As for sexuality, the debate has been going on for a long time if it is fluid; if one can be a heterosexual, but also modestly interested in people from the same sex, even occasionally falling in love with them. I learned to develop most of these extravert character traits on my own time, and through sheer force of will. Introverts can have a hard life because their character traits are not those championed in Western societies, and it can feel as if the deck is stacked against them. It helps to have a big mouth in this society to get your way, and when you don't have one, you will often miss out on those things you feel like you deserve.
In childhood and early adulthood, when the need to connect with people to grow emotionally is strongest, a lack of the ability to do so can make you feel handicapped.
But, fortunate enough, like sexuality, it's not a case of either/or. If you would draw a line on a piece of paper, and at one end you would write introvert, and at the other end extrovert, there are a wide range of possibilities between them. On this spectrum, you might be a +.73% extrovert, or a -.16% introvert. This means you will have traits from both ends of the spectrum. An example: You work in a library, where you are surrounded by books all day. Because you like them, and you love the peace and quiet of the place. The lack of colleagues you will otherwise feel forced to talk to, now soothes you. But on the weekend, it is party time. You have a group of party friends you hit the clubs with either Friday or Saturday night. That is where you catch up with their stories of the past week. You don't see them on workdays. Everyone is always busy making ends meet, and you feel that you yourself need that time too. There is no real need. At least, in your opinion. This person I would call an introvert with extravert character traits.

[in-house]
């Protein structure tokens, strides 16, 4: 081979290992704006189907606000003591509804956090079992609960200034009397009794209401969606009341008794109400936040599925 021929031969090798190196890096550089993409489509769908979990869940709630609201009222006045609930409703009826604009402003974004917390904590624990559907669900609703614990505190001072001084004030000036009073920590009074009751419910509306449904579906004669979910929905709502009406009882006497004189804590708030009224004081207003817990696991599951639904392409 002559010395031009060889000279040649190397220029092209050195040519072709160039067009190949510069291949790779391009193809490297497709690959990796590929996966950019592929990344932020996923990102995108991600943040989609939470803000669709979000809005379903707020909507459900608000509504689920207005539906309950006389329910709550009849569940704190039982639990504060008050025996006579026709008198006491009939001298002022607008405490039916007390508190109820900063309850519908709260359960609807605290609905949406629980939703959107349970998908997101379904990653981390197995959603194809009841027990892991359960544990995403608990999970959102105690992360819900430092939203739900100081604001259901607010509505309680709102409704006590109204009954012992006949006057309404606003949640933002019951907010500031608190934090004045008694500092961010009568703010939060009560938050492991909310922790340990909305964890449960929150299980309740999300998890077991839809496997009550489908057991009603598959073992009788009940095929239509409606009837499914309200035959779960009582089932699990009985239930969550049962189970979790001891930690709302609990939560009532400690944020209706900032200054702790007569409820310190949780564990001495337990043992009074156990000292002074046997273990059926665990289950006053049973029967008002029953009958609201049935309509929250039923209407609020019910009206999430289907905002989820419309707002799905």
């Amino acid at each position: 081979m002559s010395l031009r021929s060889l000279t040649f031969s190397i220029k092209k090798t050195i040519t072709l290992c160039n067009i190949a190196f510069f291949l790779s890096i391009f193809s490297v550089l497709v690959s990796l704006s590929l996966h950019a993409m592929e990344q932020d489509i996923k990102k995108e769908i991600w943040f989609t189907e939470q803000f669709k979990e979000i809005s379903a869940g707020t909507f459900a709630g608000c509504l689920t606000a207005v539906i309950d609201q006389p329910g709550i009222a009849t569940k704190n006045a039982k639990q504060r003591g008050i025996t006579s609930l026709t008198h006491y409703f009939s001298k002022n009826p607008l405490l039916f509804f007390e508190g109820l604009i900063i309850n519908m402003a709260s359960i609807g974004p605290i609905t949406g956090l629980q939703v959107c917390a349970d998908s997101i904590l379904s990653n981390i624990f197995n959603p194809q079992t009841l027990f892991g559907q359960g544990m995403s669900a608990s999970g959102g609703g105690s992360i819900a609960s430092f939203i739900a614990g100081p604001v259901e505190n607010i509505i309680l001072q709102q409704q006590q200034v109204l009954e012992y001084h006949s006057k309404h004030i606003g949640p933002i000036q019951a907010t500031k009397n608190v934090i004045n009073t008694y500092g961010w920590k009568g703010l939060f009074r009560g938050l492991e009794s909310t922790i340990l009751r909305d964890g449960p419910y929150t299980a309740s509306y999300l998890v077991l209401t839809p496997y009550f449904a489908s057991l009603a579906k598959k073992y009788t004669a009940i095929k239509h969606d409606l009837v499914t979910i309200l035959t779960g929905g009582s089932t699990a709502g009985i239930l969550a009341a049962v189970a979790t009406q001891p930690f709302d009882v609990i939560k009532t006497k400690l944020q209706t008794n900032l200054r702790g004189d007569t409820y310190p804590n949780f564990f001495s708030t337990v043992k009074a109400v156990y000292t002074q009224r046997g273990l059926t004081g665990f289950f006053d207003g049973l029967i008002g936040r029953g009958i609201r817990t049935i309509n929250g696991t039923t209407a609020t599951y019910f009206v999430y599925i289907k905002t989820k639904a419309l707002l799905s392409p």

In science, they don't use these extended characterizations, but they have another word for it: Ambivert. An ambivert is a social chameleon, able to change colors and texture in different settings. There are places where he or she thrives, and these are often where a combination of extravert and introvert traits are demanded. Like a BBQ, where one both needs to mingle and be able to listen to people. An ambivert strikes a balance between the extremes of introvertedness and extravertedness, and can adapt to context and situations more easily.
I would place him on the spectrum of being between -.50 introvert to +.50 extravert. True extraverts and true introverts have a far lesser chance of showing traits found at the other side of the spectrum. There will always be a lot of people unable to be alone, that really are bored by themselves, and who always need to be surrounded by other people. While at the same time there are those that feel that one or two deep friendships are enough, and are content with spending a large amount of time by themselves.
Ambiverts are everyone that fall in between.
My brother is an extravert, while I always thought I was an introvert. What it actually was, was that some of my extravert traits weren't all that developed when I was younger. It doesn't take any courage to sit inside and play video games all evening long. It does take courage to join some club and start making new friends.
Is life hard as an ambivert? Not really. But it does help to have some self knowledge on the matter, so you can tell yourself: This is who I am, and this is where these weird traits of mine come from. It is important to realize that in so many dimensions of life things are not black and white.
So just be yourself, you ambivert.